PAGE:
Always I’m looking for an opening to say something a patient might think about after they leave my clinic — how they can make different choices, how they can be bolder and braver in their self care, how they can intervene within their own finite timeline to prevent illness, how every day is just one thread in the larger tapestry of their lifespan.

Each morning I rise early to get work done at home before I actually arrive at my desk at work, trying to avoid feeling unprepared and inadequate to the volume of tasks heaped upon each day.   I know I will be stretched beyond my capacity, challenged by the unfamiliar, the unexpected and will be stressed by obstacles thrown in my way.  I know I will be held responsible for things I have little to do with, simply because I’m the one who often acts as decision-maker.

It is always tempting to go back to bed and hide.

Instead of hiding,  I go to work as the exam room doors need to be opened and the layers peeled away.  I understand the worry, the fear and the pain because I have lived it too.   I know the limitations of a body that wants to consume more than it needs, to sleep rather than go for a walk, to sit rather than stand.

Even now in my seventh decade of life,  I am continually learning how to let it be, even if it is scary.  It is a gift perhaps I can share.

No matter what waits behind the exam room door,  it will be astonishing to me.

I’m grateful to be open for business.  The Doctor is In.

 

bleedingheartsclose

 

rosedepth

 

 

We Will Weep and Know Why

septleaves4

 

sunset10117

~to a young child~

Márgarét, áre you gríeving
Over Goldengrove unleaving?
Leáves like the things of man, you
With your fresh thoughts care for, can you?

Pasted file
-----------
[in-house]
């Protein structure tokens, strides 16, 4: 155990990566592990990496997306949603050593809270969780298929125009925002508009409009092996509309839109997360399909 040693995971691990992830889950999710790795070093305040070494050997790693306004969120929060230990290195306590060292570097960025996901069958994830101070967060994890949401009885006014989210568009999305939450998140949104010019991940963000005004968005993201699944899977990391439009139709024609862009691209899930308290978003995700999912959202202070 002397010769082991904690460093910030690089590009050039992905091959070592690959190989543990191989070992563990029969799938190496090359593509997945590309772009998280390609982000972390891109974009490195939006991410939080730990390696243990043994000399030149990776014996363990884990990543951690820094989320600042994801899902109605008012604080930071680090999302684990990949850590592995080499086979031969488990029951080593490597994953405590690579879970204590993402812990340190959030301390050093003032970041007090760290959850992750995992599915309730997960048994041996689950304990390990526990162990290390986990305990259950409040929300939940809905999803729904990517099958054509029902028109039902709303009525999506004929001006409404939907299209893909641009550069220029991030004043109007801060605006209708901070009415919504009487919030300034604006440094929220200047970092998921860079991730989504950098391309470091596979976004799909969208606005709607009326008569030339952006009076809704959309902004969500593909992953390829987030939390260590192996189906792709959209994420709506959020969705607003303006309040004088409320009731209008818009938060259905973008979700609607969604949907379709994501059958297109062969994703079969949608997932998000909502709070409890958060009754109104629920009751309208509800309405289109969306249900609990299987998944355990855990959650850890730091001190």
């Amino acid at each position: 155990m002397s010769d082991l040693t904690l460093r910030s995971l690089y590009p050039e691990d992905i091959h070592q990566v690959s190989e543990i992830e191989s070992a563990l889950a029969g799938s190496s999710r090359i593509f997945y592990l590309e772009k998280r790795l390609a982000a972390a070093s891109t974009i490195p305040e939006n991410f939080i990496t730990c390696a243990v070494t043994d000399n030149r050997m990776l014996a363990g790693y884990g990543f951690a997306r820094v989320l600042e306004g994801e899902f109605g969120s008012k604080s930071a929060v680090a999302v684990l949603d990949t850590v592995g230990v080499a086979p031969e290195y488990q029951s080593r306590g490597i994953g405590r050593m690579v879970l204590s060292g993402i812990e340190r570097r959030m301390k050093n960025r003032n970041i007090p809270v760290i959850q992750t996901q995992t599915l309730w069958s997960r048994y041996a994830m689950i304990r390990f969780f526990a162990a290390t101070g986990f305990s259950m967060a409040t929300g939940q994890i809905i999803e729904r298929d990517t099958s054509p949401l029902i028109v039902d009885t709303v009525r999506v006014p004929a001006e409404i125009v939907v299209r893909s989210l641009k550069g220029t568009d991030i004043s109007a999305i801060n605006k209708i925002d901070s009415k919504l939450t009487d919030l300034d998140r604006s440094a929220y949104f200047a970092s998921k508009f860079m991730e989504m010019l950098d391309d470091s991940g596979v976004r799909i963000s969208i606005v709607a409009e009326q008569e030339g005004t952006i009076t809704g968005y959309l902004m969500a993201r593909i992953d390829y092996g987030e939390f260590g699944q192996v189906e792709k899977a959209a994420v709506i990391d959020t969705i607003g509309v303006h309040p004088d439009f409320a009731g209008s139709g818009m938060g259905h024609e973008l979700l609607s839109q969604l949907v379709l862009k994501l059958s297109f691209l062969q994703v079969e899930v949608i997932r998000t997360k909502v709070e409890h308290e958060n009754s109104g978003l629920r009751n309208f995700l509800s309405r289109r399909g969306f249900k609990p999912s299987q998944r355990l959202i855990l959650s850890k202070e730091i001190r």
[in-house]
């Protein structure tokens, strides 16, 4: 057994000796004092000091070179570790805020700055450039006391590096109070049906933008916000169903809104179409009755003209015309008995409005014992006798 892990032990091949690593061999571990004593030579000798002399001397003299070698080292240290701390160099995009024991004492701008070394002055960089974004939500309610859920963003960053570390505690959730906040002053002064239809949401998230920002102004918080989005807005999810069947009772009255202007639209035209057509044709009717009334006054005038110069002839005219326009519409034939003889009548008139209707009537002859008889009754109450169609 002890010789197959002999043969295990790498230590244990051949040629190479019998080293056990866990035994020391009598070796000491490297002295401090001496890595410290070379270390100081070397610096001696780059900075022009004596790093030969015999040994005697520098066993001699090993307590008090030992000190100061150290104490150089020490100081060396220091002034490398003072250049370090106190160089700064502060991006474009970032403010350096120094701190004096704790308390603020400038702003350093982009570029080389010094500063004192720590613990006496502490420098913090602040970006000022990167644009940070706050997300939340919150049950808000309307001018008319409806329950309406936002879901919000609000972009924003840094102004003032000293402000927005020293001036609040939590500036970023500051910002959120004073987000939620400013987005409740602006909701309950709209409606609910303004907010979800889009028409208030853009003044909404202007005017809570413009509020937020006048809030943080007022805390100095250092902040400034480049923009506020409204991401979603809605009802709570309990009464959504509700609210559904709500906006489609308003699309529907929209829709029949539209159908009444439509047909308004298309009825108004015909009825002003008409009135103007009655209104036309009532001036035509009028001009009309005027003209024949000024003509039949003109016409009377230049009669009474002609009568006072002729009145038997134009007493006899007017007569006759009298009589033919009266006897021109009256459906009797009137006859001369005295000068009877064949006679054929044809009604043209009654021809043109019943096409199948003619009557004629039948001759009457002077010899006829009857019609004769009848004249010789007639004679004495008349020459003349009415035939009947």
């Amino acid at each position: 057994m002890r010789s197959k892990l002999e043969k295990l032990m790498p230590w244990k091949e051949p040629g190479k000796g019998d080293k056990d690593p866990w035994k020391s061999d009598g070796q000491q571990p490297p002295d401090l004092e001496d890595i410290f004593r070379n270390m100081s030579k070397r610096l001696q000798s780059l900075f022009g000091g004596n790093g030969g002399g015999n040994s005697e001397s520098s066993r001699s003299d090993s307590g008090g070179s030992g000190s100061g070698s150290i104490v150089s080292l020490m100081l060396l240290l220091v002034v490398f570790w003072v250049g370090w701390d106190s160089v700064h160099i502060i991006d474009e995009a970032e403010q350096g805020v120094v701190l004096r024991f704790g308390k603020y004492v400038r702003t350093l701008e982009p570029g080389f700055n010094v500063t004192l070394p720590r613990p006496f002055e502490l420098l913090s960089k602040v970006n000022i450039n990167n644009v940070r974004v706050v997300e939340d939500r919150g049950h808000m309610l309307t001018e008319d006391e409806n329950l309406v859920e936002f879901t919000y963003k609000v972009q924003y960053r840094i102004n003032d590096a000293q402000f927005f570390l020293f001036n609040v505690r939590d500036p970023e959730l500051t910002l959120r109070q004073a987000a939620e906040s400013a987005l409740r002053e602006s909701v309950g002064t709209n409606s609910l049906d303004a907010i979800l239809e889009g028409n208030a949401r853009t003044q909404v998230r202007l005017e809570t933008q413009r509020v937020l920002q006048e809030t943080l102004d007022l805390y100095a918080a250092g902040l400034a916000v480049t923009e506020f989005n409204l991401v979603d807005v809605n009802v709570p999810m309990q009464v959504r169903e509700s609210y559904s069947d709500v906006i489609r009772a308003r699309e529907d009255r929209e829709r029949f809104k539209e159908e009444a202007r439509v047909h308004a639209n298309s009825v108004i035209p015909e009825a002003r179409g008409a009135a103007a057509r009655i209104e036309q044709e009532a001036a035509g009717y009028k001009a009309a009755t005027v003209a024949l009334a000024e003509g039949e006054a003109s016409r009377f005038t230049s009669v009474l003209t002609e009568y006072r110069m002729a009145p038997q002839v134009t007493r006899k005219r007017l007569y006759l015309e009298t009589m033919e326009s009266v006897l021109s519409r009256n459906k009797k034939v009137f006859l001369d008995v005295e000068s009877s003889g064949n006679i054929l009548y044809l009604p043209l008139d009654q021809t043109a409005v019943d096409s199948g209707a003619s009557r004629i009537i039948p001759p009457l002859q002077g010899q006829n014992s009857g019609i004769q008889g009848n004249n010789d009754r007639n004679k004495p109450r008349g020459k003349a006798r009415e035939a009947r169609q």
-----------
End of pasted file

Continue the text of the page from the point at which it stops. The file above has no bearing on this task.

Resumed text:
Ah! ás the heart grows older
It will come to such sights colder
By and by, nor spare a sigh
Though worlds of wanwood leafmeal lie;
And yet you wíll weep and know why.
Now no matter, child, the name:
Sórrow’s spríngs áre the same.
Nor mouth had, no nor mind, expressed
What heart heard of, ghost guessed:
It ís the blight man was born for,
It is Margaret you mourn for.
~Gerard Manley Hopkins “Spring and Fall”
septleaves
This morning we weep and know why.
It is not simply the sorrowful loss
of the perfection of spring and childhood
giving way to the dying of the fall,
the last gasp coloring of leaves and skies.It is the loss of innocence, of sense of reverence for life,
this blight man was born for,
this bleeding out for no reason.

What must drive one man’s selfish rage, loneliness and despair to compel him to deprive innocent others of their blood and life?

What unexplained evil overtakes one heart that he seeks to stop the beating hearts of others before his own is stopped?


When will there ever be safe havens again in society?
Not schools, not churches, not hospitals, not concerts, not any place people gather.

This is a day for lament, for tears, and for prayers to God that we cry out and bleed out the spiritual sickness that is infecting us all.
madronajoint
moonrise10117
sunsetbarnlight

Take My Waking Slow

morning823171

I wake to sleep, and take my waking slow.   
I feel my fate in what I cannot fear.   
I learn by going where I have to go.
We think by feeling. What is there to know?   
I hear my being dance from ear to ear.